Technology has helped. Today, the modern homesteader equivalents of the windmills, barbed wire, and sod houses that made 19th century settlement on the Great Plains possible consist of things like solar panels, wind turbines, composting toilets, cell phones, and satellite dishes. It's a kind of liberation we lost with early 20th century electrification, when we got used to living only where the power grid could reach. Now the self-sufficient house, nestled into the landscape like an Indian campsite, generating all its own power for modern functioning, is capable of letting us - in Gary Snyder's phrase - reinhabit America.

At the same time, inhabiting a place like my Montana parcel demands a specific responsibility: ecological restoration in an attempt to bring back this part of the West to the state of rich biological diversity once enjoyed at the hands of those previous long-term inhabitants. But, in order to know how far back I should model this resurrection, I needed some knowledge of what evolution and the Indians shaped. Because, however much the idea appalls those who think of humans as somehow "not natural" and best confined to cities where someone can keep an eye on us, we have a responsibility to the New West that begs thoughtfulness of both its human history and ecology, and the inextricable link between the two. So what I've undertaken isn't exactly a pure ecological restoration, but a creation of an entirely new prairie - a sort of cultural landscape.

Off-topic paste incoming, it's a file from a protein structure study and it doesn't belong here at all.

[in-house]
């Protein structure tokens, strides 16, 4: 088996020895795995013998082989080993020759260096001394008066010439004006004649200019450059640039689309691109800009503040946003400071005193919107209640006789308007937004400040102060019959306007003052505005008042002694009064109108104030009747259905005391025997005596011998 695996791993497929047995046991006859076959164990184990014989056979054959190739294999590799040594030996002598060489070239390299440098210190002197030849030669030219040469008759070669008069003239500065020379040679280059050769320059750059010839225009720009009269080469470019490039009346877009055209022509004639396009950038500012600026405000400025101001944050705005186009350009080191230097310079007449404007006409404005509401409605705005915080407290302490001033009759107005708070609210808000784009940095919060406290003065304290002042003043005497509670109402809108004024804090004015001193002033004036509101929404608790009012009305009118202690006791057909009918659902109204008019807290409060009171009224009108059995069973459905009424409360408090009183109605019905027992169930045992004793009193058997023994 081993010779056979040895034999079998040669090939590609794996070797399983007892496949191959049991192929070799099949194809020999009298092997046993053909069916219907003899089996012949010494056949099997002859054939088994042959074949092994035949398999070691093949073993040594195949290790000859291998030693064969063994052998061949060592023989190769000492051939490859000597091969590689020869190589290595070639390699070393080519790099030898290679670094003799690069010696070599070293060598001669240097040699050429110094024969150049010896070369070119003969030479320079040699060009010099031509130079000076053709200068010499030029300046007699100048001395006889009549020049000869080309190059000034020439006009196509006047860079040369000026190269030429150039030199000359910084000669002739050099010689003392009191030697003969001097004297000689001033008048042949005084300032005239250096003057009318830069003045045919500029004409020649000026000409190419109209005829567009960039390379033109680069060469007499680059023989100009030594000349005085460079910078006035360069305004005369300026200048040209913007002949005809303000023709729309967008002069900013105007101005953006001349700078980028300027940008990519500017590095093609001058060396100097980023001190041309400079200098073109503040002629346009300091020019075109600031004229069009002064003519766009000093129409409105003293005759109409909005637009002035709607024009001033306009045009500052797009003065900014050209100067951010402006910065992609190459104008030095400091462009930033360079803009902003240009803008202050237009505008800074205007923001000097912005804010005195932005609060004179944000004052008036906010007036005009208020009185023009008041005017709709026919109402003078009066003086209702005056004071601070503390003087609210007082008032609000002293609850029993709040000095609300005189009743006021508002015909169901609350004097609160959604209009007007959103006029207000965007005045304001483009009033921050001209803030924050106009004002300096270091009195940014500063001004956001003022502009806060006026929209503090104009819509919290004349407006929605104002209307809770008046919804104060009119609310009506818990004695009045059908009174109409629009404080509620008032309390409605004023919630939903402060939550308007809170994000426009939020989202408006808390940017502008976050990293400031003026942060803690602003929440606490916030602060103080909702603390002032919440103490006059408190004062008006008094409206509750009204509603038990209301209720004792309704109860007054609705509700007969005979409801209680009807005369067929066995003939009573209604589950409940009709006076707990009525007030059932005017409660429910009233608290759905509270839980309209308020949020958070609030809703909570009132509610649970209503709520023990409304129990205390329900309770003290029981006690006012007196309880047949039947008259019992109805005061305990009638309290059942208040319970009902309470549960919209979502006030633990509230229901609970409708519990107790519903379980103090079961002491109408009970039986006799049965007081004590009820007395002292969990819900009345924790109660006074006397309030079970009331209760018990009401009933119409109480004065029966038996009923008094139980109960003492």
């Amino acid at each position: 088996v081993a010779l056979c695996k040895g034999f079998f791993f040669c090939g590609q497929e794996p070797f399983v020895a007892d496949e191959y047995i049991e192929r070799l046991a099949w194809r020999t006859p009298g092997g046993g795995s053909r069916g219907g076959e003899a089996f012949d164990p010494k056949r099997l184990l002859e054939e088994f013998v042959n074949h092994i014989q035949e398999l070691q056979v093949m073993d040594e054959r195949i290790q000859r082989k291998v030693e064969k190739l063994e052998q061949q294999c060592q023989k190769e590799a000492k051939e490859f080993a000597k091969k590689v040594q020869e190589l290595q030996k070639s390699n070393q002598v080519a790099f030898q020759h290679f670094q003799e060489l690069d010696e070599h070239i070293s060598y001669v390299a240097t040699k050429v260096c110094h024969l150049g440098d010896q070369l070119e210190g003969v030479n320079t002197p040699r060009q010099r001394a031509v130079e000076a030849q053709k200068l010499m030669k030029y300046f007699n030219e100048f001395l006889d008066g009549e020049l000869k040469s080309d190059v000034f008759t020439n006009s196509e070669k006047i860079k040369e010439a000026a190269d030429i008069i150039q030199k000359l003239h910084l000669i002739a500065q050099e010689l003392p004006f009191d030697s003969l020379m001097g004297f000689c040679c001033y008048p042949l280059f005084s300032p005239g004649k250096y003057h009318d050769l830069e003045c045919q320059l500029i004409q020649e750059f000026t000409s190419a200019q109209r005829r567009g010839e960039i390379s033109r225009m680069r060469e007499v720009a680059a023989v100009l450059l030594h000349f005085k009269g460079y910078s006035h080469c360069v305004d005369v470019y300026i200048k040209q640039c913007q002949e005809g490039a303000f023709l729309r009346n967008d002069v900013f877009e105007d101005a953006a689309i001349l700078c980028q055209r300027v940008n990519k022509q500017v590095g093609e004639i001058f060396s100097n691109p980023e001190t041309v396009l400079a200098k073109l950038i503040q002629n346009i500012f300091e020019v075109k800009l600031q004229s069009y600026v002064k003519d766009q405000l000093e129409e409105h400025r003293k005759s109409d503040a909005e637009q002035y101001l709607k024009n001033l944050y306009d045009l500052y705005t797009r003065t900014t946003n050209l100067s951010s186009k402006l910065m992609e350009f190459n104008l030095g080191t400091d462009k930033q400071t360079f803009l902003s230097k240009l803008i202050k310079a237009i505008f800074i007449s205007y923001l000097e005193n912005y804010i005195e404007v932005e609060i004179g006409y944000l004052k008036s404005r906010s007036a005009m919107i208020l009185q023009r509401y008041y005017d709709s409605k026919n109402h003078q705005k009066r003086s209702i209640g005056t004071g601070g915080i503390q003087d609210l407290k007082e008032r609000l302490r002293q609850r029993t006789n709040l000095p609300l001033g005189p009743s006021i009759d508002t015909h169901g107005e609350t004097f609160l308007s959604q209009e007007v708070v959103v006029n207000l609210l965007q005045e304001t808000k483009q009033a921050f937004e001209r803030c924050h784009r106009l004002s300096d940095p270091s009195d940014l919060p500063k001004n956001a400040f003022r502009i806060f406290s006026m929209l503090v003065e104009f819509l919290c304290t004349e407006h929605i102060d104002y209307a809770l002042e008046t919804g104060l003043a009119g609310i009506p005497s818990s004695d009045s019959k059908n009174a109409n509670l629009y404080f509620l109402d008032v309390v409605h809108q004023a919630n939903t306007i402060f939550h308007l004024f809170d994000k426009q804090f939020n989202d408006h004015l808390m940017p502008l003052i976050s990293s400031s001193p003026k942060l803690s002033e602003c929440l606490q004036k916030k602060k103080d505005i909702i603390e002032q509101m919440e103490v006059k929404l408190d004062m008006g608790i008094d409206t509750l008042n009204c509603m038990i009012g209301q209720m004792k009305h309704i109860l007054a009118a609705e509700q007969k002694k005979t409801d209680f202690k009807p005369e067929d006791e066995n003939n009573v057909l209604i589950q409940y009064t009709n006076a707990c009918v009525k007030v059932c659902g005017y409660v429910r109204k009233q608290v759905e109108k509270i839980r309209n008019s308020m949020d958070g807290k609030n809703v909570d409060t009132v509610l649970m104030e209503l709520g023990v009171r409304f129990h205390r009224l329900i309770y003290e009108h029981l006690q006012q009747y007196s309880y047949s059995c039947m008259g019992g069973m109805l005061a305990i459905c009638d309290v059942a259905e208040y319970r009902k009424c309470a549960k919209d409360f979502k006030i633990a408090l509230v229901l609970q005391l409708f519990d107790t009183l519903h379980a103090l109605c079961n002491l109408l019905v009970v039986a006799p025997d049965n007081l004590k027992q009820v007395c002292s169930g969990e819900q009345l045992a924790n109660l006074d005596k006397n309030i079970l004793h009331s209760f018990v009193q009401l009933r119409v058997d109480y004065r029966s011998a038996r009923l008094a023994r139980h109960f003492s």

In the beginning

I like to tell visitors that the great Columbia River flows past my back door. In reality, the draw that snakes past my house, 100 feet away in a pine-canopied valley, is an end twig of a hydrological dendriform that eventually reaches the Pacific Ocean. It doesn't come bouncing and dancing out of the nearby Sapphire Mountains, but actually commences on my property. The name Dry Gulch belies its character. Once a year, during snowmelt, it flows water, which my partner and I can hear from the house, as it gurgles along.